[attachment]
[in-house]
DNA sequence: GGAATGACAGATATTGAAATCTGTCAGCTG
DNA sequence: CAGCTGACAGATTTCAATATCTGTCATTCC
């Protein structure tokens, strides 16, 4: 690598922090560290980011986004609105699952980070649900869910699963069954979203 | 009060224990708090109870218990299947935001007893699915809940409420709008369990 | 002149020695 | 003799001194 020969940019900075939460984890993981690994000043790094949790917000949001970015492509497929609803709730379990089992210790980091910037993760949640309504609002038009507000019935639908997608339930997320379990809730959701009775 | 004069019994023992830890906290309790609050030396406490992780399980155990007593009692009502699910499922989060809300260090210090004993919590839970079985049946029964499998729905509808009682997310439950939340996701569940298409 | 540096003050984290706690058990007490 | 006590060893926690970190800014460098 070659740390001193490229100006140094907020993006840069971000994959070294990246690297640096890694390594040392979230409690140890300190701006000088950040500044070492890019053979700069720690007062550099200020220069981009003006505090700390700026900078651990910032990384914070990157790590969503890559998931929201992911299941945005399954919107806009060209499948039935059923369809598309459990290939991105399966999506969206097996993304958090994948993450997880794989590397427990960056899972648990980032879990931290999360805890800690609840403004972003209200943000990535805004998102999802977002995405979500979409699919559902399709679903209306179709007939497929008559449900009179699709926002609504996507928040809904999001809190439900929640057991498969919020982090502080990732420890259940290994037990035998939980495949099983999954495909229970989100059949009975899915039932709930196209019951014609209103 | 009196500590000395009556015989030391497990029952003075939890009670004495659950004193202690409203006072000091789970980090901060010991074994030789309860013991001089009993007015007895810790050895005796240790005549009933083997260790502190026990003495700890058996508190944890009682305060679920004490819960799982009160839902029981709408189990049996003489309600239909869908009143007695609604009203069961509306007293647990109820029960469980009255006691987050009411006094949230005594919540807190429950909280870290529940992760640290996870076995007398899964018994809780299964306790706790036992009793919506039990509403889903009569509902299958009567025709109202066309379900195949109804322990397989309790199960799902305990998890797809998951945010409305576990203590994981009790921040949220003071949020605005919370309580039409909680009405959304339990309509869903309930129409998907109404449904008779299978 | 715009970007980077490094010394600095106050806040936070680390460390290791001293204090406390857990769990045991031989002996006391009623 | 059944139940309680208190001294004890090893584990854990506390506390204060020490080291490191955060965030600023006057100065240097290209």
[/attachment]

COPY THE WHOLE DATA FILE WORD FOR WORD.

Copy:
[in-house]
DNA sequence: GGAATGACAGATATTGAAATCTGTCAGCTG
DNA sequence: CAGCTGACAGATTTCAATATCTGTCATTCC
């Protein structure tokens, strides 16, 4: 690598922090560290980011986004609105699952980070649900869910699963069954979203 | 009060224990708090109870218990299947935001007893699915809940409420709008369990 | 002149020695 | 003799001194 020969940019900075939460984890993981690994000043790094949790917000949001970015492509497929609803709730379990089992210790980091910037993760949640309504609002038009507000019935639908997608339930997320379990809730959701009775 | 004069019994023992830890906290309790609050030396406490992780399980155990007593009692009502699910499922989060809300260090210090004993919590839970079985049946029964499998729905509808009682997310439950939340996701569940298409 | 540096003050984290706690058990007490 | 006590060893926690970190800014460098 070659740390001193490229100006140094907020993006840069971000994959070294990246690297640096890694390594040392979230409690140890300190701006000088950040500044070492890019053979700069720690007062550099200020220069981009003006505090700390700026900078651990910032990384914070990157790590969503890559998931929201992911299941945005399954919107806009060209499948039935059923369809598309459990290939991105399966999506969206097996993304958090994948993450997880794989590397427990960056899972648990980032879990931290999360805890800690609840403004972003209200943000990535805004998102999802977002995405979500979409699919559902399709679903209306179709007939497929008559449900009179699709926002609504996507928040809904999001809190439900929640057991498969919020982090502080990732420890259940290994037990035998939980495949099983999954495909229970989100059949009975899915039932709930196209019951014609209103 | 009196500590000395009556015989030391497990029952003075939890009670004495659950004193202690409203006072000091789970980090901060010991074994030789309860013991001089009993007015007895810790050895005796240790005549009933083997260790502190026990003495700890058996508190944890009682305060679920004490819960799982009160839902029981709408189990049996003489309600239909869908009143007695609604009203069961509306007293647990109820029960469980009255006691987050009411006094949230005594919540807190429950909280870290529940992760640290996870076995007398899964018994809780299964306790706790036992009793919506039990509403889903009569509902299958009567025709109202066309379900195949109804322990397989309790199960799902305990998890797809998951945010409305576990203590994981009790921040949220003071949020605005919370309580039409909680009405959304339990309509869903309930129409998907109404449904008779299978 | 715009970007980077490094010394600095106050806040936070680390460390290791001293204090406390857990769990045991031989002996006391009623 | 059944139940309680208190001294004890090893584990854990506390506390204060020490080291490191955060965030600023006057100065240097290209």